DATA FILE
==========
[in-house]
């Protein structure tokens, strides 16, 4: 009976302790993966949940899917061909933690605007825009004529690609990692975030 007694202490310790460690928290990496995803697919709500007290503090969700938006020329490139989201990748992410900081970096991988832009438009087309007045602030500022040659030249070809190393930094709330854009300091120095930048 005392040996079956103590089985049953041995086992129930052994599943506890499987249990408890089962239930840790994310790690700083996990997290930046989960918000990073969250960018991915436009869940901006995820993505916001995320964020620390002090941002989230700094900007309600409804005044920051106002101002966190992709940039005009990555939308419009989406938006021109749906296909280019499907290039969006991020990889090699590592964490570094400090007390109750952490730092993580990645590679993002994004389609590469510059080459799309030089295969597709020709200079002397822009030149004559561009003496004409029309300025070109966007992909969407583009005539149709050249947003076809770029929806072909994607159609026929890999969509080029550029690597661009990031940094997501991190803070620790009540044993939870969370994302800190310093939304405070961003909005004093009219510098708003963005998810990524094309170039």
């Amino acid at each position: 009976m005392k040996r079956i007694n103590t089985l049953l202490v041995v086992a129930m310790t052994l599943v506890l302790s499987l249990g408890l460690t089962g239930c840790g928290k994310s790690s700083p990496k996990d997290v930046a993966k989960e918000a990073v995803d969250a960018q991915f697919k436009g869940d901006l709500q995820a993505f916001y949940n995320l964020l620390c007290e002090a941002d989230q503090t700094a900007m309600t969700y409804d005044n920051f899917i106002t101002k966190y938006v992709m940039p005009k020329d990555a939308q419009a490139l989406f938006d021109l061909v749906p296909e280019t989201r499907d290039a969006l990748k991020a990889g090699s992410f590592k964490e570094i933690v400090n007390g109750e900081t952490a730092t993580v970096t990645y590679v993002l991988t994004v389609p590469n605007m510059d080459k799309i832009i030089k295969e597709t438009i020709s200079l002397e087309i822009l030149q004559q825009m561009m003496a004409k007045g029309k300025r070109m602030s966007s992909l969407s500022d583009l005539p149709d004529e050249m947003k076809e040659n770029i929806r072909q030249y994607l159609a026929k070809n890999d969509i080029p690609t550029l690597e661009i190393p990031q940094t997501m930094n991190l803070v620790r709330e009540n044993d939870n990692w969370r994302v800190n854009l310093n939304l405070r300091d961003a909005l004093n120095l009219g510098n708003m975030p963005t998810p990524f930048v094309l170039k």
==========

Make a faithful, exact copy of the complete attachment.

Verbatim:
[in-house]
């Protein structure tokens, strides 16, 4: 009976302790993966949940899917061909933690605007825009004529690609990692975030 007694202490310790460690928290990496995803697919709500007290503090969700938006020329490139989201990748992410900081970096991988832009438009087309007045602030500022040659030249070809190393930094709330854009300091120095930048 005392040996079956103590089985049953041995086992129930052994599943506890499987249990408890089962239930840790994310790690700083996990997290930046989960918000990073969250960018991915436009869940901006995820993505916001995320964020620390002090941002989230700094900007309600409804005044920051106002101002966190992709940039005009990555939308419009989406938006021109749906296909280019499907290039969006991020990889090699590592964490570094400090007390109750952490730092993580990645590679993002994004389609590469510059080459799309030089295969597709020709200079002397822009030149004559561009003496004409029309300025070109966007992909969407583009005539149709050249947003076809770029929806072909994607159609026929890999969509080029550029690597661009990031940094997501991190803070620790009540044993939870969370994302800190310093939304405070961003909005004093009219510098708003963005998810990524094309170039």
């Amino acid at each position: 009976m005392k040996r079956i007694n103590t089985l049953l202490v041995v086992a129930m310790t052994l599943v506890l302790s499987l249990g408890l460690t089962g239930c840790g928290k994310s790690s700083p990496k996990d997290v930046a993966k989960e918000a990073v995803d969250a960018q991915f697919k436009g869940d901006l709500q995820a993505f916001y949940n995320l964020l620390c007290e002090a941002d989230q503090t700094a900007m309600t969700y409804d005044n920051f899917i106002t101002k966190y938006v992709m940039p005009k020329d990555a939308q419009a490139l989406f938006d021109l061909v749906p296909e280019t989201r499907d290039a969006l990748k991020a990889g090699s992410f590592k964490e570094i933690v400090n007390g109750e900081t952490a730092t993580v970096t990645y590679v993002l991988t994004v389609p590469n605007m510059d080459k799309i832009i030089k295969e597709t438009i020709s200079l002397e087309i822009l030149q004559q825009m561009m003496a004409k007045g029309k300025r070109m602030s966007s992909l969407s500022d583009l005539p149709d004529e050249m947003k076809e040659n770029i929806r072909q030249y994607l159609a026929k070809n890999d969509i080029p690609t550029l690597e661009i190393p990031q940094t997501m930094n991190l803070v620790r709330e009540n044993d939870n990692w969370r994302v800190n854009l310093n939304l405070r300091d961003a909005l004093n120095l009219g510098n708003m975030p963005t998810p990524f930048v094309l170039k």